People make clafoutis with all sorts of fruits these days. The original is made with cherries! Clafoutis (also called millard) is a specialty of the Auvergne and Limousin regions of France. The name comes from an old Occitan word meaning “filling”.
The recipe is quite simple and is basically the “flan” recipe with cherries added. You are going to think I am obsessed with my grandmothers after so many posts that include their recipes, but this on comes from my great grandmother Manée (in the picture) who was even more of a foodie than me. She is quite a legend in our family.
Last week, as we celebrated Pentecost (not me, you guys know that although I respect everyone’s beliefs, I don’t care much for organized religion), it reminded me of how special that day used to be in my hometown of Libourne. You see, although Libourne is quite a small town with its 30 000 souls, we used to pride ourselves with a small but very active race track. Of all the races, the one everyone used to attend was the one that took place every year on Pentecost day.
I simply sear my scallops to a golden brown (about one minute on each side on medium to high heat) and then dump my persillade on top. I also like to add a bit of lemon juice to give it an extra kick. To die for!! Note that scallops are like calamari: they have to be cooked quickly so they don’t feel like rubber in your mouth. Some people slice them in half before cooking them. I don’t because they end up being thoroughly cooked before they have enough time to brown on the outside.
I often turn to complete strangers at the farmers’ market or supermarket for cooking advice and inspiration :0) I try to target a lady with a bag full of what I think are interesting ingredients. She would be my nana for the day. That would make for a great business idea: rentanana.com… Don’t you think?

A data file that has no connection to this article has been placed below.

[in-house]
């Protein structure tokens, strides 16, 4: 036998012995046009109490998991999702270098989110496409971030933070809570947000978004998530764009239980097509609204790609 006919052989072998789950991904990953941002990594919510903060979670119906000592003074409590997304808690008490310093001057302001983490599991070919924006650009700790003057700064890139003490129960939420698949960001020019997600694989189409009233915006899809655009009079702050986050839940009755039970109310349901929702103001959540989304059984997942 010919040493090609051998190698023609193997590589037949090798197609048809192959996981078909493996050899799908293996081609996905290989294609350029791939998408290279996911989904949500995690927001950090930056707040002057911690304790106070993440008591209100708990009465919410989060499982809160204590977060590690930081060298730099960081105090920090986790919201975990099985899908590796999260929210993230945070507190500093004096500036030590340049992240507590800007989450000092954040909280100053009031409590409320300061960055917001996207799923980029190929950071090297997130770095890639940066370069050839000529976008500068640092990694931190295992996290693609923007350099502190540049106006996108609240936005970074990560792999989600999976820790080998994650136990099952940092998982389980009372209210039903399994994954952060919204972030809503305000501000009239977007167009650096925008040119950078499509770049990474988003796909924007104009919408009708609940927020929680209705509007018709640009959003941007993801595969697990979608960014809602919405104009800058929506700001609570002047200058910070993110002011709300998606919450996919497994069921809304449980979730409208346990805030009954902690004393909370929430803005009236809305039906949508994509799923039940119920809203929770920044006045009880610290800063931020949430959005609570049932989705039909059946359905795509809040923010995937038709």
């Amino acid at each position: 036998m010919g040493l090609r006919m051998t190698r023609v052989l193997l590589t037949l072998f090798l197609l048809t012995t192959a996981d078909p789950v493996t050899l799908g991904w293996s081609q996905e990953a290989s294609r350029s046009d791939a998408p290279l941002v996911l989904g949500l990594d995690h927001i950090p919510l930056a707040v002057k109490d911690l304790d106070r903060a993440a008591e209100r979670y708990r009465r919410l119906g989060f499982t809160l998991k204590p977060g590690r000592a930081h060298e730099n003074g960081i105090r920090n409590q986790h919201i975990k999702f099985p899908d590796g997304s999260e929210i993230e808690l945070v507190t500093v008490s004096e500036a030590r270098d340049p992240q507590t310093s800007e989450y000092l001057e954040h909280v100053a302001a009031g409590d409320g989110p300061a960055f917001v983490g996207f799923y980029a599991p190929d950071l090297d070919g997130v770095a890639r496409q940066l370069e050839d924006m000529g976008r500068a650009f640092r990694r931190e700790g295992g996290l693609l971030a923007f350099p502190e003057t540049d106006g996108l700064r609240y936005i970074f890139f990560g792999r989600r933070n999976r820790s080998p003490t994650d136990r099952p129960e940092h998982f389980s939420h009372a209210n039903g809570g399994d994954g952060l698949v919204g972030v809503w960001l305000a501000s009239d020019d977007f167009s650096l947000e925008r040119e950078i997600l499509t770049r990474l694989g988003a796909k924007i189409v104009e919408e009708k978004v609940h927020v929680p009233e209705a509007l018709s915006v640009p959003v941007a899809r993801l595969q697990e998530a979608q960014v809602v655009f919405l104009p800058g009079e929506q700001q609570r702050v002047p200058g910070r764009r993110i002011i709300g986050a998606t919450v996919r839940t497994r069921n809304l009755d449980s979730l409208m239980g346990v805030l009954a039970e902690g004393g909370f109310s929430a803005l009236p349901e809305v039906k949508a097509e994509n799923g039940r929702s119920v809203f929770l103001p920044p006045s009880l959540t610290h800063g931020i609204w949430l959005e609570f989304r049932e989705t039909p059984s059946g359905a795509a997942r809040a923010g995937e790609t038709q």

The sea front in Nice is called “La Croisette”. The name comes from the French verb for passing someone on the street: se croiser. In Cannes, it is called “La Promenade des Anglais” (the English promenade). This comes from the olden days when the British gentry would come to the French riviera while on their European tours or just to escape the cold of Winter. If you watched the latest episode of Downton Abbey (spoiler alert), you know that the Dowager Countess is heading for Cannes as we speak :0) These “promenades” were ideal locations for street photography. From the two girlfriends eating ice-cream on a bench to the German biker covered in tattoos: portrait photography heaven!!
The Basque country (Pays Basque) is well known for its hot peppers (piments d’Espelette) and its incredible cheeses (mostly sheep and/or cow). The “piment d’Espelette” is not very strong, but it is extremely flavorful. I use it on cheese, meats, sauces and vinaigrettes as well as in most marinades. The name Espelette comes from the village around which the peppers are grown. Farmers hang them to dry on the façades of their homes. It is very decorative and gives a great authentic feel to the area.